During the years of economic growth, Hungarian Goulash Communism or Polski Fiat Communism developed a certain legitimization of the system, but in the 1980s it became clear that the communist countries were falling further behind the West. Communication with Western countries grew, which contributed to a growing capacity of the people to compare East and West. During the 1980s, the system lost its legitimacy due to the economic crisis of socialism, which was felt in most of the countries.
Transition studies on a quantitative basis confronted us with the ﬁnding that democratization is impossible as long as the power resources of a regime are highly concentrated. This assumption was not even correct in the case of the communist countries. All of them had the power to suppress the opposition and had in the 1980s increased their service in both staff and technological equipment. Paradoxically, some of the socialist countries, such as the German Democratic Republic (GDR) invested most of their technological innovation in the social control of the population instead of investing it in production. Nevertheless, the system collapsed. The enormous security equipment did not help the system survive: as was the case with the Chinese Wall, Rome’s Limes in the North of the Empire, or France’s Maginot line in 1940. Unlike these cases, the fabulous equipment was not even applied in the last conﬂict. The index of power resources of the old regimes proved to be of minor importance in the fourth wave of democratization. On the contrary, the better equipped a communist regime was with repressive capacities, the more radical was the change.
Three models predominated in the system’s change of 1989 (see Table 1):
The erosion of the regime by corporatist bargains between the power center and the opposition in a negotiated revolution. This type of transition caused a low rate of participation among the people, because the change was pacted by elites without participation of the citizen. Many voters apparently did not even realize the amount of change and the voter turnout stagnated between 50 and 60 percent (Poland, Hungary).
The implosion of the communist regime (Czechoslovakia, GDR). In this model, the control of the ancien regime was least developed. A new elite took power. Continuity of elites and institutions was lower than in the ﬁrst path to democracy.
System change was achieved by the old cadres of the second rank who kept control of the transition (Romania, Bulgaria (until 1991), Albania (until 1992), Serbia, Croatia, and most of the Commonwealth of Independent States (CIS) throughout the ﬁrst part of the 1990s).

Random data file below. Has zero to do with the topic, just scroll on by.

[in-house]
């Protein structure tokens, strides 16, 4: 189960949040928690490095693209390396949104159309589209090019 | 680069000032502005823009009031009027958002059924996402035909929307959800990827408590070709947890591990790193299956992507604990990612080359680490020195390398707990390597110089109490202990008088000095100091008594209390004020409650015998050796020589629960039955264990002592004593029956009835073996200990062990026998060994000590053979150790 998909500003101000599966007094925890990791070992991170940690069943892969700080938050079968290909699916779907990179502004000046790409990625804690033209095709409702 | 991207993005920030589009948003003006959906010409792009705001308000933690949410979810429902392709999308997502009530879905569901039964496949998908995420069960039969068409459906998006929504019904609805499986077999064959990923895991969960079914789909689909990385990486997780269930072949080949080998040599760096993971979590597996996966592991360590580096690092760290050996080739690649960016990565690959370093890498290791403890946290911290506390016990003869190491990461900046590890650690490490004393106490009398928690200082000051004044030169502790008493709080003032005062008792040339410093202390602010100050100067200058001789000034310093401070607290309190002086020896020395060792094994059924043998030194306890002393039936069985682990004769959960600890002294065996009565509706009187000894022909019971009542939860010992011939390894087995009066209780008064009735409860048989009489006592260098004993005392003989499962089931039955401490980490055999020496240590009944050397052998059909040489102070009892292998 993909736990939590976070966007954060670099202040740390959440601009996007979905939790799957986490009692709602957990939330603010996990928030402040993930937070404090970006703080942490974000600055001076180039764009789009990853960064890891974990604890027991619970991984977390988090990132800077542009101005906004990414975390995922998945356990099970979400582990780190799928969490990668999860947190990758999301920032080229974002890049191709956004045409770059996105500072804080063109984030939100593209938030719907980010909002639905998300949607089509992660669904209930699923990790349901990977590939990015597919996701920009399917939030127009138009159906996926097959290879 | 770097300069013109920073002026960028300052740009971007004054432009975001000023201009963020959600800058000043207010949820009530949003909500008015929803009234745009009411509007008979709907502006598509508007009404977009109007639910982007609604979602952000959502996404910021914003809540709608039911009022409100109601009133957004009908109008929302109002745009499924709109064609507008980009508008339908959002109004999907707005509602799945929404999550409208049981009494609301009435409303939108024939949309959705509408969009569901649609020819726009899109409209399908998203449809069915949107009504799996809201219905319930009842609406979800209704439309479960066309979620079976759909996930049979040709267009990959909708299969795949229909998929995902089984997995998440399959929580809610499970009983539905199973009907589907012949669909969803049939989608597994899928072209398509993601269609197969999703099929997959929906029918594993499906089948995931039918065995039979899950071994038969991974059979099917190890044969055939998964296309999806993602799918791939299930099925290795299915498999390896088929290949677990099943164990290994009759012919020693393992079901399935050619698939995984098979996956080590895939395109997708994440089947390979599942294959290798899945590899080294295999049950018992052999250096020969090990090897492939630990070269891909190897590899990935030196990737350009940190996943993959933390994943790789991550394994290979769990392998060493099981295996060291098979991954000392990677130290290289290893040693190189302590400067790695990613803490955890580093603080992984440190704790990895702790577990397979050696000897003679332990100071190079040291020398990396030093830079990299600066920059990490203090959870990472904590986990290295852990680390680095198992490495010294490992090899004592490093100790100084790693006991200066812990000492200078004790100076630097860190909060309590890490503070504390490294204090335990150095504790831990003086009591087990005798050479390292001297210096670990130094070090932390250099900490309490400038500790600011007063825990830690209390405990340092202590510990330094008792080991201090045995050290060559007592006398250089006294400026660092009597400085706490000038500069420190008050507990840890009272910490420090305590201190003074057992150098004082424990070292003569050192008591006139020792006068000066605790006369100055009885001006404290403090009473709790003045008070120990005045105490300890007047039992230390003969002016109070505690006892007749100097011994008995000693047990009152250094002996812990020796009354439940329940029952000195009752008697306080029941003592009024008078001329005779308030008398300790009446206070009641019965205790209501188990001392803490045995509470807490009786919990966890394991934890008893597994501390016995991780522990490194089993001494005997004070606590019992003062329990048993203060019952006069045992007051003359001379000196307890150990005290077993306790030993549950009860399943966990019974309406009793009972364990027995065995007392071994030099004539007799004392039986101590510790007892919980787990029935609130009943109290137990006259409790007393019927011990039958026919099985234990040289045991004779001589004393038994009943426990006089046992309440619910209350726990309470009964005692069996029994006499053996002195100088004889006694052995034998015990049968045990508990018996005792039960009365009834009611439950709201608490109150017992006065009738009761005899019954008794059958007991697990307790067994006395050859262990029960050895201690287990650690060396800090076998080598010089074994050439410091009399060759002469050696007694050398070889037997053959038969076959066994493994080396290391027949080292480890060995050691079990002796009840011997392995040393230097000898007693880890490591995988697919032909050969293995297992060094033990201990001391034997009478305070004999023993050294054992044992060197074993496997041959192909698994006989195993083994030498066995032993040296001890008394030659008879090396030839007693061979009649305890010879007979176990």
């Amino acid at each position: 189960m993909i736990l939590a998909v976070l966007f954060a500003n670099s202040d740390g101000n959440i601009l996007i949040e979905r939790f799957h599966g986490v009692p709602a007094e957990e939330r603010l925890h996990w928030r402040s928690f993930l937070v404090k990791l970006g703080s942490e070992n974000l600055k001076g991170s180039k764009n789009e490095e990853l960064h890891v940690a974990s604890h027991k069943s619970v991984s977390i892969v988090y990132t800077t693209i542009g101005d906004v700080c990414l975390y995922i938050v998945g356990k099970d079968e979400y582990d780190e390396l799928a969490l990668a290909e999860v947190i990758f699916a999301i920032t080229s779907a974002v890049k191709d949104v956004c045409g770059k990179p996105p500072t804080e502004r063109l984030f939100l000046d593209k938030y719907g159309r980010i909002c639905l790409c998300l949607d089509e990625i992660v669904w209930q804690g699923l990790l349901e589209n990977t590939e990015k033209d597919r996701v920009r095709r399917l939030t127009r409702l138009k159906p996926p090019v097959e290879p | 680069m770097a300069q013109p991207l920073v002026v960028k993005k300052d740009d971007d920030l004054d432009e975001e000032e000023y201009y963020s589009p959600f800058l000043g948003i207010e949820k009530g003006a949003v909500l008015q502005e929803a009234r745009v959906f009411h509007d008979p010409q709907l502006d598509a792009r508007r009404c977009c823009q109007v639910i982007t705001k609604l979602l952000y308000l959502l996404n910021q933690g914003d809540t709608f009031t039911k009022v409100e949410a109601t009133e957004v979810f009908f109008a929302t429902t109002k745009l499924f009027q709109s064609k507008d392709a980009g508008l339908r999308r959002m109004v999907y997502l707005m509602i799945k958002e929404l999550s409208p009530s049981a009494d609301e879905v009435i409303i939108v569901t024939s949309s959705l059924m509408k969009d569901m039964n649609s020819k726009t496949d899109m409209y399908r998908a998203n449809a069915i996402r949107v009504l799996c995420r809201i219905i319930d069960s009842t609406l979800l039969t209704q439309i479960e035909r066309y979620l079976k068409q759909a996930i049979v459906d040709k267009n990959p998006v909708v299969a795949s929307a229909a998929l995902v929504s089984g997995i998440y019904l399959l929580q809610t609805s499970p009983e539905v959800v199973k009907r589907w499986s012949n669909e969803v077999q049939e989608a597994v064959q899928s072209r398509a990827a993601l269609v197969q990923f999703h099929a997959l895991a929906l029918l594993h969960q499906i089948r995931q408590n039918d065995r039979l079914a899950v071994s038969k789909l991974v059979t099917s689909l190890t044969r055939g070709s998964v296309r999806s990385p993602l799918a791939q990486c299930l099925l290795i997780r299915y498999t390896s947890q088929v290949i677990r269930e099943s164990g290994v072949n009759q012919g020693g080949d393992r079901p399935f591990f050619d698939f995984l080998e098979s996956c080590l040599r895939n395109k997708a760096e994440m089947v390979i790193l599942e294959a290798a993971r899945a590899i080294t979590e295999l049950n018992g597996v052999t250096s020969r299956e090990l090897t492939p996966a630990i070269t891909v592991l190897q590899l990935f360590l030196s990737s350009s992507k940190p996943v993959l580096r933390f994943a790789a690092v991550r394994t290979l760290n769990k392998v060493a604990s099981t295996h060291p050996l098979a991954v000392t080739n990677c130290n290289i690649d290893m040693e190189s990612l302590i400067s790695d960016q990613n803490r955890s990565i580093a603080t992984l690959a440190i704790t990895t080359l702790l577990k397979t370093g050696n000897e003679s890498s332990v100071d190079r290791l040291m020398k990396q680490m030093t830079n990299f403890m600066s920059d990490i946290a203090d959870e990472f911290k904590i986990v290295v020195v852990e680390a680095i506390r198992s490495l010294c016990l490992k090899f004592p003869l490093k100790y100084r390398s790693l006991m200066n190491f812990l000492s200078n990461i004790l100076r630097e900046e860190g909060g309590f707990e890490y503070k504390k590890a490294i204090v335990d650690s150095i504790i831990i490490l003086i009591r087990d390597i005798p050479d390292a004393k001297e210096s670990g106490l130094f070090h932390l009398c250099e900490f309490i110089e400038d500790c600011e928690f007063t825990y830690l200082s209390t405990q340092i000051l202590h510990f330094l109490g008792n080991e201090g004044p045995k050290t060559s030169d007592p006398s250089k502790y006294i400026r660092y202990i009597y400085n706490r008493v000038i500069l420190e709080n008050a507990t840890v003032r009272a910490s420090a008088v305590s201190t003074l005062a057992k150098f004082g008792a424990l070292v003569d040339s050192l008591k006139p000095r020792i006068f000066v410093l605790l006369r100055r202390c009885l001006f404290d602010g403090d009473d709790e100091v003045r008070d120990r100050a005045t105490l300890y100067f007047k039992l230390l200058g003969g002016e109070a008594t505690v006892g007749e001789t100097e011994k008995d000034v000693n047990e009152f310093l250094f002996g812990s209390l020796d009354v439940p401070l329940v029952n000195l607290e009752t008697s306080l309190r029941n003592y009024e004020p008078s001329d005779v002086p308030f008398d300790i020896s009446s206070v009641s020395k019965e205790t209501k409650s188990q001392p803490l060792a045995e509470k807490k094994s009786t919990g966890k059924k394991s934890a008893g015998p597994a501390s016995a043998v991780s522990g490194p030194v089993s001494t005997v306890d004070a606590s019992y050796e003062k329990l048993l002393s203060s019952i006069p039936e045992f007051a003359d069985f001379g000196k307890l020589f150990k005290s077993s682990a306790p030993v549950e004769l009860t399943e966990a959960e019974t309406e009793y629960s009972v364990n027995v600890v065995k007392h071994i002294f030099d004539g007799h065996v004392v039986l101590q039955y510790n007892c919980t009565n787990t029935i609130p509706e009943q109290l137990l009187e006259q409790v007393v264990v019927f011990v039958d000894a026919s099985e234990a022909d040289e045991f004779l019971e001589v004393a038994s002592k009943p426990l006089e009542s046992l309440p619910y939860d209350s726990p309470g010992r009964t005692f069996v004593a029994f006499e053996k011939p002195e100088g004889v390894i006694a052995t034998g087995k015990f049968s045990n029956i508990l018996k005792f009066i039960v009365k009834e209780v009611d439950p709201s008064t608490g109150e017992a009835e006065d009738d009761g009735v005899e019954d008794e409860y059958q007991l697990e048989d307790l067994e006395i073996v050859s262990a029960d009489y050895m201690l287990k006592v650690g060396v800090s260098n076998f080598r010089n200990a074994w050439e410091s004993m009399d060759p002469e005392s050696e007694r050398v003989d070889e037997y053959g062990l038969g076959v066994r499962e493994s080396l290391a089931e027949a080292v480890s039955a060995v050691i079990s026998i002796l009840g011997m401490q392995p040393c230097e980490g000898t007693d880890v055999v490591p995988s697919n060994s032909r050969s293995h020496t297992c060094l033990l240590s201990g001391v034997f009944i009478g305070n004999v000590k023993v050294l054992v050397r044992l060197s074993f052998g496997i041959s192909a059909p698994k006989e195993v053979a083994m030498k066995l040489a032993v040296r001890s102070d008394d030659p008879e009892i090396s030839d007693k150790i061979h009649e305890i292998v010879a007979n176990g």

Change proved most complicated in all the multiethnic states. The disintegration of the Soviet Union and Yugoslavia showed elements of a ‘bargained revolution.’ Bargaining, however, was done not by functional groups but by territorially old and new governments. In no case did the old federation survive and in no case was a new federation feasible after the collapse of the old regime.
Transition theories—in the tradition of theories about the developments of the 1990s—were most interested in the dichotomy between pact and dictate. This dichotomy was confronted with reform and revolution in a matrix (Karl and Schmitter 1991). Most of these matrices only offered a realistic picture of the initial phase of transition.
3. Democratization And Consolidation Of The Peaceful Revolutions
‘Transitology’ as a new branch of knowledge dealing with the peaceful revolutions since the 1970s and 1980s originally used a sequence model along the lines: liberalization, democratization, and consolidation. Only in the model of transition via erosion of the communist rule did a liberalization take place. The period of democratization is normally identiﬁed with institution-building (constitutional power and secondary institutions such as parties and interest groups). This process was successful in most Eastern European countries but hardly in the successor states of the Soviet Union. Consolidation of elite attitudes (the ‘only game in town’ criterion developed by Juan Linz) and the citizens is incomplete in most countries. The Vicegrad states, which formed a unit of economic cooperation, and those which entered negotiations with the European Union (Poland, Czechia, Hungary, Slovenia, Estonia) are fairly consolidated even in terms of economic indicators. But also other systems—outside the CIS—have consolidated by experiencing several free elections, by reducing the volatility of votes, by avoiding violence, and reducing the weight of extremist parties by practicing alternating governments that included even the acceptance of a comeback of the post-communists that turned in many countries to democratic socialism (Lithuania 1992, Poland 1993, Hungary 1994). Most countries have changed the composition of their governments from The Czech Republic (1998) down to Romania (1996) without turning the critical election into a crisis of the system.
Not all the processes of consolidation were successful, however. ‘Consolidology’ as a new branch in the study of democratization discovered various types of unconsolidated democracies that have been called ‘delegated democracies’ or ‘defective democracies’. Most of these defective democracies have implemented a rather democratic mode of participation, but fall short of consolidation in the sphere of the legal state and the treatment of minorities.